Pluralizing Orientalism: A Century of Bhagavadgita Translations in Historical Perspective

Eder, Milton

     In this dissertation, I demonstrate that methodological and empirical improprieties exist in the recent critique of Western discourse about the Orient advanced by Edward Said, and, following Said, Ronald Inden. While selecting ideas Michel Foucault used to study discourse, both Said and Inden inadequately represent the complexities of discourse within the Western archive. I begin by describing ideas of Orientalism. I then outline how this study of interpretations and translations of the Bhagavadgita provides a more inclusive archaeological representation of Orientalist discourse."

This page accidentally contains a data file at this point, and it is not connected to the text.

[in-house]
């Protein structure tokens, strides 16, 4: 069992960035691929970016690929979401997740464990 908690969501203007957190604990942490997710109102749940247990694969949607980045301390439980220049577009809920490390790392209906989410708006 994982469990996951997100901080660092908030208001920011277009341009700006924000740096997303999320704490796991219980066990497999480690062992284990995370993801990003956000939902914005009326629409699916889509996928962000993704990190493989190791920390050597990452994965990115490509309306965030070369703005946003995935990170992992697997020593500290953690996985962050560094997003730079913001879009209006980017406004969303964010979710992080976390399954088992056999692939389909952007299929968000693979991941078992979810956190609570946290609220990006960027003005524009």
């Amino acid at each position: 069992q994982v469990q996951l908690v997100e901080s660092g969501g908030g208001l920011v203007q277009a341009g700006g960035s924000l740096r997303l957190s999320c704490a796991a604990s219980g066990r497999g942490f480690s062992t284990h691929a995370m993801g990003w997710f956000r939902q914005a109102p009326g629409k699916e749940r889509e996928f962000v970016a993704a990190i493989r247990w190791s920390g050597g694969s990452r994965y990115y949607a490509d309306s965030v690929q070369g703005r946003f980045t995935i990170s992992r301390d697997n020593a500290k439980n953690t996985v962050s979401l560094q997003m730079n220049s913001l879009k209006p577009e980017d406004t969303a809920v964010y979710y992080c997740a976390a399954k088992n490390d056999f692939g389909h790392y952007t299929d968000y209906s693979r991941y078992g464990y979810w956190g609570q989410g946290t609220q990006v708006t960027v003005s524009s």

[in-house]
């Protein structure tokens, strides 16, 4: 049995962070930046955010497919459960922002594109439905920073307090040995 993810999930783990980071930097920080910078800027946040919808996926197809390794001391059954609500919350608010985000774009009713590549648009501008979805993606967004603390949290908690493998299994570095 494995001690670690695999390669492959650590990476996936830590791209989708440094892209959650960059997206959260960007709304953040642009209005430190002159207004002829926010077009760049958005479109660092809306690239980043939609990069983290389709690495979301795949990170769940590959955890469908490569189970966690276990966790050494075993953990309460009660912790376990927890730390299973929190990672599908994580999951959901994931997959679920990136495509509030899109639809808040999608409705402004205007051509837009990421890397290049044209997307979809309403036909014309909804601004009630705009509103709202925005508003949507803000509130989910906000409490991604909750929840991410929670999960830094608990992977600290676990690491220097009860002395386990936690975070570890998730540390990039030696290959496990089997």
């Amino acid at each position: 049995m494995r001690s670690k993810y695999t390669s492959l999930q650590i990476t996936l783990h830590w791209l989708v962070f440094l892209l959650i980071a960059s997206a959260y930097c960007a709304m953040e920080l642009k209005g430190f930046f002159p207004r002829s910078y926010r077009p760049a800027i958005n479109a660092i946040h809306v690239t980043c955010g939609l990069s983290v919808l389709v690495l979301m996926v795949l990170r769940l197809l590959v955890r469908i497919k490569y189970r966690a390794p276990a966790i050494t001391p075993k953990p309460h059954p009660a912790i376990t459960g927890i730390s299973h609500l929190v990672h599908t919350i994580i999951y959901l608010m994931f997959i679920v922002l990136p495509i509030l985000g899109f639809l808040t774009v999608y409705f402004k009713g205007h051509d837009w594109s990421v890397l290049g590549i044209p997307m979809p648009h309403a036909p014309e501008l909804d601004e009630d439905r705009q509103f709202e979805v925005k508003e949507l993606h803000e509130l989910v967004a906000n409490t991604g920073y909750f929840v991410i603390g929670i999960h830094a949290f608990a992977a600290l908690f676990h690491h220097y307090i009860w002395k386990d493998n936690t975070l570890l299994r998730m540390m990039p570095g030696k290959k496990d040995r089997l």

As a recurrent point of departure for the modern study of Indian civilization, the Gita presents an excellent opportunity to test the claim that there is a uniform culturally defined, Western Self-identity inherent in discourse. . . . By examining the equivalents used in translations of the Bhagavadgita to designate Self/Other relationships, I locate ways in which the translations establish multiple relations of Self to culture. I examine the interpretations and Bhagavadgita translations of Kashinath Trimbak Telang (1850-1937), Rudolf Otto (1869-1937), Franklin Edgerton (1885-1963) and J.A.B. van Buitenen (1928-1979), to review how each translator situated the text within Indian religious thought, their views of Sanskrit language in relation to Indian civilization and their observations on Western discourse about India. By historically mapping the Gita interpretations and translations within the 'careers' provided for these four scholars, discontinuities in the Self/Other opposition within Indological discourse appear. . . . The careers of these four Orientalists provide an opportunity for us to see that in addition to comprising meaningful communication, translation is inherently a means for cultural comparison. By identifying the interpretation and translation of 'Self' and 'Other' in the work of four scholars over the last century, this study demonstrates that an Orient/Occident structural opposition yields an overly simplistic view of the Self/Other discourse relation in the Western archive.